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News

Alternative to prophylactic pancreatic stent placement in high-risk ERCP? 

This month's issue of the American Journal of Gastroenterology exmines the need for prophylactic pancreatic stent placement in patients undergoing high-risk ERCP?

News image

A recent large-scale randomized controlled trial demonstrated that rectal indomethacin administration is effective in addition to pancreatic stent placement for preventing post-endoscopic retrograde cholangiopancreatography pancreatitis in high-risk cases.

Dr Joseph Elmunzer from Michigan, USA performed a post hoc analysis of this randomized controlled trial to explore whether rectal indomethacin can replace PSP in the prevention of pancreatitis and to estimate the potential cost savings of such an approach.

The team retrospectively classified randomized controlled trial subjects into 4 prevention groups.

Group 1 included no prophylaxis, Group 2 involved pancreatic stent placement alone, Group 3 received rectal indomethacin alone, and Group 4 included the combination of pancreatic stent placement and indomethacin.

Multivariable logistic regression was used to adjust for imbalances in the prevalence of risk factors for pancreatitis between the groups.

Based on these adjusted pancreatitis rates, the research team conducted an economic analysis comparing the costs associated with pancreatitis prevention strategies employing rectal indomethacin alone, pancreatic stent placement alone, or the combination of both.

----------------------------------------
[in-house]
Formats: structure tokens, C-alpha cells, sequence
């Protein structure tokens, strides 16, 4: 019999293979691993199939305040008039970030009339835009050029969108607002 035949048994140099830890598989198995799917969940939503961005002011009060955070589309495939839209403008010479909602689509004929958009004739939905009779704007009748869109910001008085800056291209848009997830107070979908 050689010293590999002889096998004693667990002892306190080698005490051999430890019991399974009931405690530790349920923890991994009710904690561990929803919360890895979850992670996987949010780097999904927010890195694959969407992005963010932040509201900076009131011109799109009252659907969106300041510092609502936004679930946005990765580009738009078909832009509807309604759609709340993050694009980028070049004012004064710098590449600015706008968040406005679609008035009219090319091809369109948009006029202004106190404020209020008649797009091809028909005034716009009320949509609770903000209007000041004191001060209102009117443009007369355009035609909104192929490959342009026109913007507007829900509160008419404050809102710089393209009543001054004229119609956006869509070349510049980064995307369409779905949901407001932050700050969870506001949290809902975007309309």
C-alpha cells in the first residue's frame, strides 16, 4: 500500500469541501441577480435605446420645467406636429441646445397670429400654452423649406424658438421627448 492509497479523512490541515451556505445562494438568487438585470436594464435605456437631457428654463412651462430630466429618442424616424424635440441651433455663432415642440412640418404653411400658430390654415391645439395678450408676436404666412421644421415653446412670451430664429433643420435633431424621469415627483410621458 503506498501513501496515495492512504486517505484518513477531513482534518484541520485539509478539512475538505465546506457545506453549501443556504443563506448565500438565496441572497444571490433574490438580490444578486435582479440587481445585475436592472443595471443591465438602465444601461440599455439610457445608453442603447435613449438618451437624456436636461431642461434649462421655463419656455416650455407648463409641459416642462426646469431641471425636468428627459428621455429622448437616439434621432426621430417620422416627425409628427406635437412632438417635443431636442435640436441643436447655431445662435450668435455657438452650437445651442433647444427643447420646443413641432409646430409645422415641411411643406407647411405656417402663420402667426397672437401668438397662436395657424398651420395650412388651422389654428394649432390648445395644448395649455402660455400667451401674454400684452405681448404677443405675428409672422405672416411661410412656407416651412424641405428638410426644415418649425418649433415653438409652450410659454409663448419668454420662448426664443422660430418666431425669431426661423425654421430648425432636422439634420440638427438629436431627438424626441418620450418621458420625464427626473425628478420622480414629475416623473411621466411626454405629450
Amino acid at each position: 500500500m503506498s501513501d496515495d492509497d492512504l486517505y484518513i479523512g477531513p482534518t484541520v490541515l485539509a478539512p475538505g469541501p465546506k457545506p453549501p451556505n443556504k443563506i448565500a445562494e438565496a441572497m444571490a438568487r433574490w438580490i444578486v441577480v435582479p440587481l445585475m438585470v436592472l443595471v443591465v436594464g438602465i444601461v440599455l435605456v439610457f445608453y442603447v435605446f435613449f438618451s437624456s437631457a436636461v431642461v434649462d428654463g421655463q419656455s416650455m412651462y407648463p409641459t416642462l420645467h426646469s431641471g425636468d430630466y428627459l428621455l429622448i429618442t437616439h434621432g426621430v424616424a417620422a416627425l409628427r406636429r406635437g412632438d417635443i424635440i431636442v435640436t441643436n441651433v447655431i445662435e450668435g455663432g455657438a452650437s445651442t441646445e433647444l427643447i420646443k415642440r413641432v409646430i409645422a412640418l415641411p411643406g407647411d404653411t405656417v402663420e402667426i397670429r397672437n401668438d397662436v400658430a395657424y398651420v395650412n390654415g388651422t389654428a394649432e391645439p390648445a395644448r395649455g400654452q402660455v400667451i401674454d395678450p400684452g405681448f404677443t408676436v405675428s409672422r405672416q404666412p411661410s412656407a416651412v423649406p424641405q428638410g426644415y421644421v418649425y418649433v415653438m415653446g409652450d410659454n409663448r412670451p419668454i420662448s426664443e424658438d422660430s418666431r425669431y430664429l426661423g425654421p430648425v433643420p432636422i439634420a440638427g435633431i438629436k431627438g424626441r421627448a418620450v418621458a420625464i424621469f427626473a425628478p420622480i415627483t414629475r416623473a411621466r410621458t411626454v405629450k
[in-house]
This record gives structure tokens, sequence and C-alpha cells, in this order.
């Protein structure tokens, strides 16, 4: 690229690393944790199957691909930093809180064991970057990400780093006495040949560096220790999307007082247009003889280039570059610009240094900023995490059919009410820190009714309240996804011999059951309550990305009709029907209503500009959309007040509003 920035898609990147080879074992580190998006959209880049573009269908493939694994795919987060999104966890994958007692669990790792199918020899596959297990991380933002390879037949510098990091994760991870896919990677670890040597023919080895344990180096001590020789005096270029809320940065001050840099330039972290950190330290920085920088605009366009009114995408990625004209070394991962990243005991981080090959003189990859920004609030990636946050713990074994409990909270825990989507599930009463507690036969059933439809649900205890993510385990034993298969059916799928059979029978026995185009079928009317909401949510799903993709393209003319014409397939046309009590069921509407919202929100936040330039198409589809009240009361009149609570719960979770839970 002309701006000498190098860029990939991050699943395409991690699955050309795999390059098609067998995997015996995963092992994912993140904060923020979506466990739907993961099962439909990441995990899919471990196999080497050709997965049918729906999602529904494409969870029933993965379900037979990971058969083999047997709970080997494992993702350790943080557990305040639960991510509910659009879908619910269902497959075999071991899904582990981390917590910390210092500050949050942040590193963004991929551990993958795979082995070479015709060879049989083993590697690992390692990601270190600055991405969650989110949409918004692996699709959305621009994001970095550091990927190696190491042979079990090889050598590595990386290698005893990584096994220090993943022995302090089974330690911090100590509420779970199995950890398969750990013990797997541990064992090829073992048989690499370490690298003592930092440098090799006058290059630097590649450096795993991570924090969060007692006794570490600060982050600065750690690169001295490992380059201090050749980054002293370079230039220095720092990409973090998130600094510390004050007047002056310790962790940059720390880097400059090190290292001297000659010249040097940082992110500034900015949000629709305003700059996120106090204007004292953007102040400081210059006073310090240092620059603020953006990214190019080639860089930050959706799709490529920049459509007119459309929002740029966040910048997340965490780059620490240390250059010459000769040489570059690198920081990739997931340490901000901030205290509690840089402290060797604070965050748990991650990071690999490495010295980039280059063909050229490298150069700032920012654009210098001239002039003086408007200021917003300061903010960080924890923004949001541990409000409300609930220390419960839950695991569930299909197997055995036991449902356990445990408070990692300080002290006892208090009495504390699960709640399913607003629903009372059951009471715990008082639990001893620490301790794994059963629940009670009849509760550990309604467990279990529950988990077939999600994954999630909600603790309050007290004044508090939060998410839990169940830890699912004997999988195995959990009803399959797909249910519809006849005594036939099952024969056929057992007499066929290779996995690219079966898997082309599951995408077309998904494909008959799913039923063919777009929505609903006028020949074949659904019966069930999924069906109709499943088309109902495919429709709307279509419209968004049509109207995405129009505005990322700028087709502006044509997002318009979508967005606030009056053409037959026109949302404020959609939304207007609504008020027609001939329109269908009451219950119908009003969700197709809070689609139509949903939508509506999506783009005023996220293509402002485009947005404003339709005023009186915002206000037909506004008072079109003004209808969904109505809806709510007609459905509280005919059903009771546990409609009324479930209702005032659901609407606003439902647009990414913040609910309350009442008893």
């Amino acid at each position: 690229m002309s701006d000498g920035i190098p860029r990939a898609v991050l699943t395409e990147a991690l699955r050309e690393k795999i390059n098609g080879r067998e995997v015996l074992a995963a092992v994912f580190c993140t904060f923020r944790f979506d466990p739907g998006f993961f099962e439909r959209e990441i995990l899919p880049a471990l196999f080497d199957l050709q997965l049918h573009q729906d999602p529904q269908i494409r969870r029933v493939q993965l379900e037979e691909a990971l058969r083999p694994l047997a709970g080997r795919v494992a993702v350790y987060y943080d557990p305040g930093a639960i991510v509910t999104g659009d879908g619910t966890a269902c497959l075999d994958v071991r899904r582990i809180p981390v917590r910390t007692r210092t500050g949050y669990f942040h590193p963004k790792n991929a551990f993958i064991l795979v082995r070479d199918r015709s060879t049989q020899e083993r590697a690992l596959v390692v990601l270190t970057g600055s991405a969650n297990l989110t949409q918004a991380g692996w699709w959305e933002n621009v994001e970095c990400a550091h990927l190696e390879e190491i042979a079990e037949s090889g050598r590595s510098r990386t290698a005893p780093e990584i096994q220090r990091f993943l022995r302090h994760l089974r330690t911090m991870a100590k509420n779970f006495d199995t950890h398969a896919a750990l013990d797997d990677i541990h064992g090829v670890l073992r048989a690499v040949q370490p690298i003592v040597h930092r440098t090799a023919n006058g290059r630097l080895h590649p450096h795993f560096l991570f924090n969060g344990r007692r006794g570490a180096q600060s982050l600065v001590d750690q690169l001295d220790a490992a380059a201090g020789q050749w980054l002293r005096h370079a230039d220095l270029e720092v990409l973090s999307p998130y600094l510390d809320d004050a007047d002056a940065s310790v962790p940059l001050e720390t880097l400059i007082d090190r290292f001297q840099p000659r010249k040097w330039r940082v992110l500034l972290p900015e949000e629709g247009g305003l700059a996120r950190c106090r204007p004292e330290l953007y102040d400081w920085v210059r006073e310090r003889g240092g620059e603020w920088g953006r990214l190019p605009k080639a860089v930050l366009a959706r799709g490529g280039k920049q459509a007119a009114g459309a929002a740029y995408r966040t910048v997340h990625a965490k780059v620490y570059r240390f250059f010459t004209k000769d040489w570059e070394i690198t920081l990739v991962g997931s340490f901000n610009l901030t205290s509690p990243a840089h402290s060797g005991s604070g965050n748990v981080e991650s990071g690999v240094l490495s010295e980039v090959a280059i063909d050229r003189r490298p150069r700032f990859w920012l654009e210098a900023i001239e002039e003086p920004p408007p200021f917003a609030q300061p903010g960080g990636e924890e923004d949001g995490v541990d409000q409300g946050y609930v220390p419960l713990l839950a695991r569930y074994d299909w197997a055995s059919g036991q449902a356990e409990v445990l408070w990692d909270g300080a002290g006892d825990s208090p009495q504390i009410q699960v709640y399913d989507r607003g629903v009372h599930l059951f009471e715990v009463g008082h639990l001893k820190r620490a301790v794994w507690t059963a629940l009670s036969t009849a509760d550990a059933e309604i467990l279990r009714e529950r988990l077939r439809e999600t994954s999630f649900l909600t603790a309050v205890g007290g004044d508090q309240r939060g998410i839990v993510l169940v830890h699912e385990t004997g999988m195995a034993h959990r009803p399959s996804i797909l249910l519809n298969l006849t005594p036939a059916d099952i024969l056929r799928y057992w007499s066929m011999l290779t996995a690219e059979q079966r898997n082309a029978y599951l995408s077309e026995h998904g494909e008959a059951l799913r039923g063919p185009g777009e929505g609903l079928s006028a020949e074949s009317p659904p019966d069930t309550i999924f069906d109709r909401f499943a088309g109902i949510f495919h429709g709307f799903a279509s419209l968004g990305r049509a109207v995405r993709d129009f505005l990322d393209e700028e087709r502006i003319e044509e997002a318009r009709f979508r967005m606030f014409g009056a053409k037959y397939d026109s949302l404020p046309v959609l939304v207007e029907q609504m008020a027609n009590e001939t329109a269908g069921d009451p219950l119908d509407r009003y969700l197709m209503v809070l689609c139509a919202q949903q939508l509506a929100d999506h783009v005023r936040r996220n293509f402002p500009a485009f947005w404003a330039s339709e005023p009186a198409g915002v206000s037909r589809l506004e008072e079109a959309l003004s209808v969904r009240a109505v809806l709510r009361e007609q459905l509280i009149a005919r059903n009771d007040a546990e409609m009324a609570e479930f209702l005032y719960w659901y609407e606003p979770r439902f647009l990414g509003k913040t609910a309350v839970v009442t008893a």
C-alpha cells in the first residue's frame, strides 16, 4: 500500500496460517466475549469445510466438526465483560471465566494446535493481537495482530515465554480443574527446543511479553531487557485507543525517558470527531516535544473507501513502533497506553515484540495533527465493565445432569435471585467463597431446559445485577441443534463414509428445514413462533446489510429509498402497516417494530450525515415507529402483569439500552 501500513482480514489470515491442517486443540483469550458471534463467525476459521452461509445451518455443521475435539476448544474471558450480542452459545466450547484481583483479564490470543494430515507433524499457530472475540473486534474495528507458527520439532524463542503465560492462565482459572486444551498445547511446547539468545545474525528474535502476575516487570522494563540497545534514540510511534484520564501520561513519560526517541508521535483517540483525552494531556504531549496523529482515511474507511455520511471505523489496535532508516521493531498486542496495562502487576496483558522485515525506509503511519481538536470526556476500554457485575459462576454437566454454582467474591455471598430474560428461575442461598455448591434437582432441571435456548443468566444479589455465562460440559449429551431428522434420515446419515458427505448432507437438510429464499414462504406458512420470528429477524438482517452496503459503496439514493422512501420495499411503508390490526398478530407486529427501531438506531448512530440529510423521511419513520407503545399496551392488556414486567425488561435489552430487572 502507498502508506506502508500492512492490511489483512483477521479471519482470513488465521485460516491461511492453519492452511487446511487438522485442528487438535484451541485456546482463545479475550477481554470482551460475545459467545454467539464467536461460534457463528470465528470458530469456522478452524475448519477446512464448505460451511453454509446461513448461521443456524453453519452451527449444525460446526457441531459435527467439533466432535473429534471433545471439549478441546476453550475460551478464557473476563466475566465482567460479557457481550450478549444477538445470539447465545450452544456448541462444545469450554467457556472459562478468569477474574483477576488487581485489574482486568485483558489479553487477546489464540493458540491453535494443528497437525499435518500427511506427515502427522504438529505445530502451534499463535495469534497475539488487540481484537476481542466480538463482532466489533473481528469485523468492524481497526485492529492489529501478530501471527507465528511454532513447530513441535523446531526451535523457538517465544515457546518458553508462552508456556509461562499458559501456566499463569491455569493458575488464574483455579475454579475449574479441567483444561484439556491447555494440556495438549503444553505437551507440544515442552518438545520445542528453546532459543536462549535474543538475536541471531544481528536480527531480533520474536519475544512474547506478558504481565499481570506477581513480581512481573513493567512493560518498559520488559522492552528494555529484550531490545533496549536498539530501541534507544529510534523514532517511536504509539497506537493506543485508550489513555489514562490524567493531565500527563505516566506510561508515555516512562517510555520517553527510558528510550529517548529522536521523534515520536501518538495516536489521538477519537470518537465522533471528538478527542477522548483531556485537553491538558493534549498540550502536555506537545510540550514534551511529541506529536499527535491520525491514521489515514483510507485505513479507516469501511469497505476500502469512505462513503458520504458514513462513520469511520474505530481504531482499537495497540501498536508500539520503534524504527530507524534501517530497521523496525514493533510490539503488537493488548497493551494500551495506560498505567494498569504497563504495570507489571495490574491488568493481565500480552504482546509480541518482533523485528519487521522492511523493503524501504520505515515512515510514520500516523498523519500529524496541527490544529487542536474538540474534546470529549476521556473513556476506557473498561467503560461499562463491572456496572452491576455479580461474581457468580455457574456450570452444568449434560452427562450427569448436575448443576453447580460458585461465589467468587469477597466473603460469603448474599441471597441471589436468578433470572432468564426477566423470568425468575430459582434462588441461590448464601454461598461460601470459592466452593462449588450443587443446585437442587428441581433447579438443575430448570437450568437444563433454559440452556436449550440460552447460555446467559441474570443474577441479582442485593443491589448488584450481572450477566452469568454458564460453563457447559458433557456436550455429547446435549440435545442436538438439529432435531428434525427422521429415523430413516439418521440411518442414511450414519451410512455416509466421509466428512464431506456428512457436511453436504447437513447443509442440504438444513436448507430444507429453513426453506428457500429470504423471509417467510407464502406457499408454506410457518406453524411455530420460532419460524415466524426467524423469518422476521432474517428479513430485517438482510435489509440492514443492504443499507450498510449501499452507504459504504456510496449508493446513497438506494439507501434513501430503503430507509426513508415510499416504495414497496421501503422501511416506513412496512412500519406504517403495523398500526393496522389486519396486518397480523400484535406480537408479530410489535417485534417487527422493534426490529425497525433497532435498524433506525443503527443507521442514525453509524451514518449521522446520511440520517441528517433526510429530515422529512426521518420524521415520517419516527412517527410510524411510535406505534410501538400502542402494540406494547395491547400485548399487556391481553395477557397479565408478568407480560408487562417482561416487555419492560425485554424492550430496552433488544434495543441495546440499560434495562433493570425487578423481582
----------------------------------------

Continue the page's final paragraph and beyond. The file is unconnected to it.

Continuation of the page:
A prevention strategy employing rectal indomethacin alone could save about $150 million annually
American Journal  of  Gastroenterology

ogyAfter adjusting for risk using 2 different logistic regression models, rectal indomethacin alone appeared to be more effective for preventing  pancreatitis than no prophylaxis, pancreatic stent placement alone, and the combination of indomethacin and pancreatic stent placement .

The doctors found that indomethacin alone was a cost-saving strategy in 96% of Monte Carlo trials.

A prevention strategy employing rectal indomethacin alone could save approximately $150 million annually in the United States compared with a strategy of pancreatic stent placement alone, and $85 million compared with a strategy of indomethacin and pancreatic stent placement.

Dr Joseph's team commented, "This hypothesis-generating study suggests that prophylactic rectal indomethacin could replace pancreatic stent placement  in patients undergoing high-risk preventing post-endoscopic retrograde cholangiopancreatography, potentially improving clinical outcomes and reducing healthcare costs."

"A randomized controlled trial comparing rectal indomethacin alone vs indomethacin plus pancreatic stent placement is needed."

Am J Gastroenterol 2013; 108: 410–415
21 March 2013

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